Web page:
Colorado Director Hunter Railey testifed in support of HB19-188 or the Family Medical Leave Insurance Program (FAMLI) Act, which would create a study to assess the feasibility and necessary steps to implement a paid family and medical leave program in Colorado. This study will be crucial in setting up future legislation in the state legislature to create such a plan.
Colorado Director Hunter Railey testifies in support of SB19-173, which would establish the Colorado Secure Savings Plan Board to study the feasibility of a program that allows private-sector employees to contribute to an individual retirement savings account through modest payroll deductions. Such a plan would help small business owners offer retirement savings benefits at no added cost to their business.
Colorado Director Hunter Railey testifies in support of HB19-1168, which authorizes Colorado to seek a state innovation waiver from the U.S.
Small Business Majority writes in support of AB 1611 concerning out-of-network emergency room bills, or surprise billing. The legislation would extend protections for consumers receiving emergency care and ensure that they are not billed for more than their in-network cost sharing responsibilities. Additionally, AB 1611 will help control overall costs by preventing hospitals from setting payment higher than 150% of the Medicare rate or the average contracted rate paid by the specific health insurer for the same services in the same region.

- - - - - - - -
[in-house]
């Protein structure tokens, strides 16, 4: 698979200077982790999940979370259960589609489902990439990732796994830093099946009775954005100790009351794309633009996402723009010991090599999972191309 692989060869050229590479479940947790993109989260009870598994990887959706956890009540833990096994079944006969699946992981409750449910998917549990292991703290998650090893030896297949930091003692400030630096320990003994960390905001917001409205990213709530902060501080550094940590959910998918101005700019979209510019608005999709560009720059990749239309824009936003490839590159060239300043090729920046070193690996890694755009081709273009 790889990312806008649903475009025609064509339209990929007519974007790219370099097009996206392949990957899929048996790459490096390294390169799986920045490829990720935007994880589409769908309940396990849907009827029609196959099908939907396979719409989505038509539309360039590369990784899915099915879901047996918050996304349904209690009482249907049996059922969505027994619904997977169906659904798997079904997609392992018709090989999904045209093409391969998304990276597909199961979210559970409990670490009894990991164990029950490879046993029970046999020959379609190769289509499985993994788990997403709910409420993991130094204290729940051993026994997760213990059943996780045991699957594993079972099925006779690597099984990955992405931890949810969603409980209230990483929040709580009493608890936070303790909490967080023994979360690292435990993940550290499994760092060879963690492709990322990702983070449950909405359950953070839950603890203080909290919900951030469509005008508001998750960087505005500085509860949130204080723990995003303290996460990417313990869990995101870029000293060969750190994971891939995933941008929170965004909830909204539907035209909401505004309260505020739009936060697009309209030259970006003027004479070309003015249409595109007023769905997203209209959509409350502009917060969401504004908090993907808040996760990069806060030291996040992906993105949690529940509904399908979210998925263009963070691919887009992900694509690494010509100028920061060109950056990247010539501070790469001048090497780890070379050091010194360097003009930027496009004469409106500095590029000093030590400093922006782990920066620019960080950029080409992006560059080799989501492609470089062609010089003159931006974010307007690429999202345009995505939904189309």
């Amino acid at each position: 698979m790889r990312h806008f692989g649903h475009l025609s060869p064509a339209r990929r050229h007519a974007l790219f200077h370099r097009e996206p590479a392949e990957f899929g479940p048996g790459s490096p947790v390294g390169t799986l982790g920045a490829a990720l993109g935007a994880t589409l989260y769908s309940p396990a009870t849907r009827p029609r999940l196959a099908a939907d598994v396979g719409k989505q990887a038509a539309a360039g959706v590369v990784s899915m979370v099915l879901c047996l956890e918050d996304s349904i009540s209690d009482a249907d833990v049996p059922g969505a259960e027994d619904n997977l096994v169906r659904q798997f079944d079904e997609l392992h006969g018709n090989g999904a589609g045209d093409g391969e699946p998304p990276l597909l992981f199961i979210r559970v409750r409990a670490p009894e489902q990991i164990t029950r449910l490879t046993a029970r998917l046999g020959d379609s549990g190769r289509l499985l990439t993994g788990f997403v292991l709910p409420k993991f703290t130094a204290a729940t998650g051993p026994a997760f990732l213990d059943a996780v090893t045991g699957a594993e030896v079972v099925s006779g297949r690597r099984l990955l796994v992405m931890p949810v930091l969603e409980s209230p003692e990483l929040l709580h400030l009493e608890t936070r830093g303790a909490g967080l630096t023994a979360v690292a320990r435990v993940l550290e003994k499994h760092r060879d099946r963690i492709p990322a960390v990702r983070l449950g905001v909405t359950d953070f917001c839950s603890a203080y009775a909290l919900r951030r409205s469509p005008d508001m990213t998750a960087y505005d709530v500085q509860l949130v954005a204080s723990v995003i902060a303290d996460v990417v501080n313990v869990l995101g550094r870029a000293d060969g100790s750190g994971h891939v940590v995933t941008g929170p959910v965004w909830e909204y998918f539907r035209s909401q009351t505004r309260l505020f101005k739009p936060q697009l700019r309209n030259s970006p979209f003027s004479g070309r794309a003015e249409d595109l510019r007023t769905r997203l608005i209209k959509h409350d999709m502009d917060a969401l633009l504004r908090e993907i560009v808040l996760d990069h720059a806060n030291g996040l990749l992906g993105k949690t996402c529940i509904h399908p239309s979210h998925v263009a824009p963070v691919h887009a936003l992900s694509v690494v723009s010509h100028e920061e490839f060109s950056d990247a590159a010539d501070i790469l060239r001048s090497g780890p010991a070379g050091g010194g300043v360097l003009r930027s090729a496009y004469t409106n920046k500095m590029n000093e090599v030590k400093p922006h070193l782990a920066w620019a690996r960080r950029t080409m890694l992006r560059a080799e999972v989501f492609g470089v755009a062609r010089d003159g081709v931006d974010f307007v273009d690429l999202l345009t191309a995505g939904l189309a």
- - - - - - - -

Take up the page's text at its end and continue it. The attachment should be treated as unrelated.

Colorado Director Hunter Railey testifies in support of HB19-1174, which addresses suprise out-of-network billing. The bill would require healthcare providers and facilities to disclose service performed by out-of-network providers and disclose the claims and payments process. It would also require consumers receive easy to understand notifications of their rights regarding bills from out-of-network providers, and sets “reasonable rates of payment” for these out-of-network providers.
On April 1, Small Business Majority filed an amicus brief urging the U.S. Court of Appeals for the Fifth Circuit to uphold the constitutionality of the Affordable Care Act, which is being challenged in Texas v. United States. In the brief, Small Business Majority contended that even though the ACA’s individual mandate penalty has been repealed, the healthcare law’s remaining components must be upheld in full because the ACA is critical to the success of small businesses, solo entrepreneurs and their employees.
Small Business Majority writes in support of AB 539, the Fair Access to Credit Act, which would eliminate the practice of charging unaffordable interest rates on consumer loans between $2,500 and $10,000. The legislation would protect small business borrowers from the predatory practices of triple-digit lenders, and as a result, greatly benefit entrepreneurs and small businesses in California that rely on consumer loans to grow their businesses.
Small Business Majority has created a comprehensive state policy agenda to ensure entrepreneurship is at the center of a thriving and inclusive economy in Missouri. The state’s more than 520,000 small businesses employ 1.1 million people (about half of the private workforce) and created more than 32,000 jobs in 2015.
Small Business Majority writes in opposition to the Regulatory Sandbox Act (HB 2825), which would permit a range of financial institutions to test unlicensed financial products on consumers, including entrepreneurs. We believe this legislation would open up small business owners and entrepreneurs to predatory lending practices.
Small Business Majority writes in support of AB 731, which would extend existing rate review policies to the large group marketplace in California. The legislation would increase pricing transparency in the state and bring down costs for all consumers, including many small business owners.